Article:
Rocketboom Goes Boom. Distress Signals Sent.

Note the upsidedown map
Rocketboom, a new media company with a ton of fuel on board, lost a co-pilot and host, Amanda Congdon to Hollywood. Andrew Baron, the show’s producer, is now piloting the craft and looking for a soft landing.
Washington Post tracks Rocketboom’s flight path:

When Rocketboom started in 2004, young video producer Andrew Baron sent out a casting call in New York and hired Congdon to produce a daily Internet show without a fancy studio — just $25 a day, a desk and a map of the world as a backdrop. Eventually, viewers were drawn to Congdon’s offbeat humor, the show’s funny camera angles, and its unpredictable format and content. As hundreds of thousands of viewers began to tune in, Rocketboom asked for advertising bids on eBay and brought in $40,000 to $85,000 a week at times.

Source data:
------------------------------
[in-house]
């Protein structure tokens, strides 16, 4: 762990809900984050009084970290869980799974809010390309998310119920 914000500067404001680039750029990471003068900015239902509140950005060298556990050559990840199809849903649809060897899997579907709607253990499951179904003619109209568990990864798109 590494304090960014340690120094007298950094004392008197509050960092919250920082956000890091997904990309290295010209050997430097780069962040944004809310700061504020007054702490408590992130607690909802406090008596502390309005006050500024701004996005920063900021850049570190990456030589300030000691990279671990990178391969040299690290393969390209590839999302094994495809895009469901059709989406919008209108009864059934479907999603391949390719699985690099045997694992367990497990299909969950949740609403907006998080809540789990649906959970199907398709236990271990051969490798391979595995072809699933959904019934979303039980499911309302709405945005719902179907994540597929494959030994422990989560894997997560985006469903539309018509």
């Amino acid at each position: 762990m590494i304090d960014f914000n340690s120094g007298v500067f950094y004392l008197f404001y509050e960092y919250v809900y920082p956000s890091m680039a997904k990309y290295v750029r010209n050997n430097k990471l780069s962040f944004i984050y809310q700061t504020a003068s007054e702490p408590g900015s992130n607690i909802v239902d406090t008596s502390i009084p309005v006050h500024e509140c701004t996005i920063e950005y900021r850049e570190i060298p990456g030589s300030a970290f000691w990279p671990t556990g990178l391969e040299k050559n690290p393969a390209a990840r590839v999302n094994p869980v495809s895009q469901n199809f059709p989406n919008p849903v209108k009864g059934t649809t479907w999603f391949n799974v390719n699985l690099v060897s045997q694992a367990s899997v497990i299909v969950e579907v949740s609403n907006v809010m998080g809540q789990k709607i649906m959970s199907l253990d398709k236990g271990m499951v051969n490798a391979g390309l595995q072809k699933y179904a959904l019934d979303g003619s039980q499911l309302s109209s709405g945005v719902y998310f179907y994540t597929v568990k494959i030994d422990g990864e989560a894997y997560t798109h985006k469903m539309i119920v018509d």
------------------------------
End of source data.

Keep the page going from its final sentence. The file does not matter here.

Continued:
Steve Rubel, senior vice president of Edelman Worldwide’s Me2Revolution practice, told the Post that Congdon “pulled a Star Jones.”
On her blog, Amanda Unboomed, Congdon says:

I am disheartened by Andrew Baron’s decision to spread misinformation. He knows I cannot move to LA without a job…but insists on spinning things this way to shore up his assertion that I am “walking away” from Rocketboom. I did not walk away. I did not accept Andrew’s idea of “partnership”.

You can check out Congdon’s confessional resignation here.



About David Burn

I wrote my first ad for a political candidate when I was 17 years old. She won her race and I felt the seductive power of advertising for the first time. Today—after working for seven agencies in five states—I am head of brand strategy and creative at Bonehook in Portland, Oregon.